Chris Etheridge

Medill News Service

Sunday, January
28, 2007


It's now harder to use a tax refund to get instant cash
this year.


People who file through the Internal Revenue Service's
Free File Web site will no longer receive offers for an advance on their refund
or other services that require a fee.


Through an agreement with the IRS, all 19 companies in
the Free File Alliance that write the tax software linked to the IRS site have
removed those extra options from their software.


"Clients who have benefited from these services in
the past now will be required to go outside the alliance," H&R Block
representative Dan Smith said in an e-mail.


The IRS is encouraging tax filers to sign up for a direct
deposit of the refund, rather than secure a refund anticipation loan.


Through direct deposit, taxpayers get their refund within
10 days, rather than wait three weeks for a refund check in the mail, said Sue
Hales, an IRS representative in Chicago.


Economic research groups that focus on poverty and
low-income households are applauding the move to pull extra offers down from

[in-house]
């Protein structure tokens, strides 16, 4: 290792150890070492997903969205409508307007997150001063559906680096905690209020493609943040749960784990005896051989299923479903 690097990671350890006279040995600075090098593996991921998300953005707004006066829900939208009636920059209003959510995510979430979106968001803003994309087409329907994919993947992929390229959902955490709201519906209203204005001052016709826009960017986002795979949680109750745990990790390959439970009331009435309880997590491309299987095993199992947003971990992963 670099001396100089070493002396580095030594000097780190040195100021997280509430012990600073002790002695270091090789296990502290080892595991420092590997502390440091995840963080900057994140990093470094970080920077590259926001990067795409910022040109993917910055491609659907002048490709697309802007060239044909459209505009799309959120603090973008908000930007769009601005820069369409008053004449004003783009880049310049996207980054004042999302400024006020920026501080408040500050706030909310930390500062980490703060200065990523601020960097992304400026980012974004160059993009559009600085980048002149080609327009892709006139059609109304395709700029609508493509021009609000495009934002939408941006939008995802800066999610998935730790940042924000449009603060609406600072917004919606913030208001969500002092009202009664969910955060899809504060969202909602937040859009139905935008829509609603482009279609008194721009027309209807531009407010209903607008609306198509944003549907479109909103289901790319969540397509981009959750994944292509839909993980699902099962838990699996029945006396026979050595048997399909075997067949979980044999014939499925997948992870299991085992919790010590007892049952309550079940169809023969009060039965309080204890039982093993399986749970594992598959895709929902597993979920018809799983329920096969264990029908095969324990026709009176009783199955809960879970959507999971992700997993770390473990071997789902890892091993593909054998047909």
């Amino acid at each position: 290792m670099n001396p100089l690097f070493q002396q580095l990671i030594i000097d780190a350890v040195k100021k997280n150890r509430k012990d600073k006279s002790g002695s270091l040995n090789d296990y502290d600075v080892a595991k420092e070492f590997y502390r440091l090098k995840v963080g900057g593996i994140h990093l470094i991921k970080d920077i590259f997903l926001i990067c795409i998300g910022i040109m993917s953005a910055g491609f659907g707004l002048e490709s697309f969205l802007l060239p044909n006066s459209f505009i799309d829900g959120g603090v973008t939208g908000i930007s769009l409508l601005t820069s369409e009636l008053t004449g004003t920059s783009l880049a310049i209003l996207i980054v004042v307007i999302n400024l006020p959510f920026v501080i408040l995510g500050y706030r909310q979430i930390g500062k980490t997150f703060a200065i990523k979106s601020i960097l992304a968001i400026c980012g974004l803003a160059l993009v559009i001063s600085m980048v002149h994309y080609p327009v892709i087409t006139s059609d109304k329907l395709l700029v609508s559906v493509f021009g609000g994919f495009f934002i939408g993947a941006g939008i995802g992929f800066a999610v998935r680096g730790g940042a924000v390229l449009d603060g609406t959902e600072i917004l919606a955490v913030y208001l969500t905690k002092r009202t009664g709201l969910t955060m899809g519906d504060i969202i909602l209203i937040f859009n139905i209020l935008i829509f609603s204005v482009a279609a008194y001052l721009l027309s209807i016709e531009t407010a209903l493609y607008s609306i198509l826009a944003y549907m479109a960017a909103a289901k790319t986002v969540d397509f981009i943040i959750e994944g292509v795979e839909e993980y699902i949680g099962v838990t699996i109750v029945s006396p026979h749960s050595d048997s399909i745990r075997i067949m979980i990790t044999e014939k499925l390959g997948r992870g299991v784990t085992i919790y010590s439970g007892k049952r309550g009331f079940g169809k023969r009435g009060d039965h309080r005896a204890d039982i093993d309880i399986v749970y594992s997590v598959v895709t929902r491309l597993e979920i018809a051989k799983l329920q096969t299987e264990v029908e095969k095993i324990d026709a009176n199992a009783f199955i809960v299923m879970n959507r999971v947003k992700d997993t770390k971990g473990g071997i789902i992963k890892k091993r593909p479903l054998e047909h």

the Web sites. The groups claim these types of loans and options negatively
impact the poor and minorities more than other groups, leaving them with
high-interest debt that they struggle to pay back.


"Tax preparers should just prepare taxes," said
Tom Feltner, of the Woodstock Institute. "It is not the role of the IRS to
support or promote loan services, especially from companies that prepare


Kevin Stevens, director of the school of accountancy at DePaul
University in Chicago,
said much of the concern over refund anticipation loans is about interest
rates, which can climb as high as 500 percent.


"People don't understand the power of compound
interest," he said. "If you're a college student and you get a $1,000
refund, maybe you get the loan. Then maybe you owe the landlord and some other
bills, and then the money to pay back the refund loan is gone."


Smith said the reason H&R Block decided to remove the
option of refund anticipation loans from its Web site was because so few people
use the service. He said the company told the IRS it was removing the loan
offers from the site two months earlier than the agreement was made with the
Free File Alliance.


About 19,000 of the 3.5 million people who used the Free
File service in 2006 chose to take out a refund loan through one of the
companies in the alliance, according statistics from the group.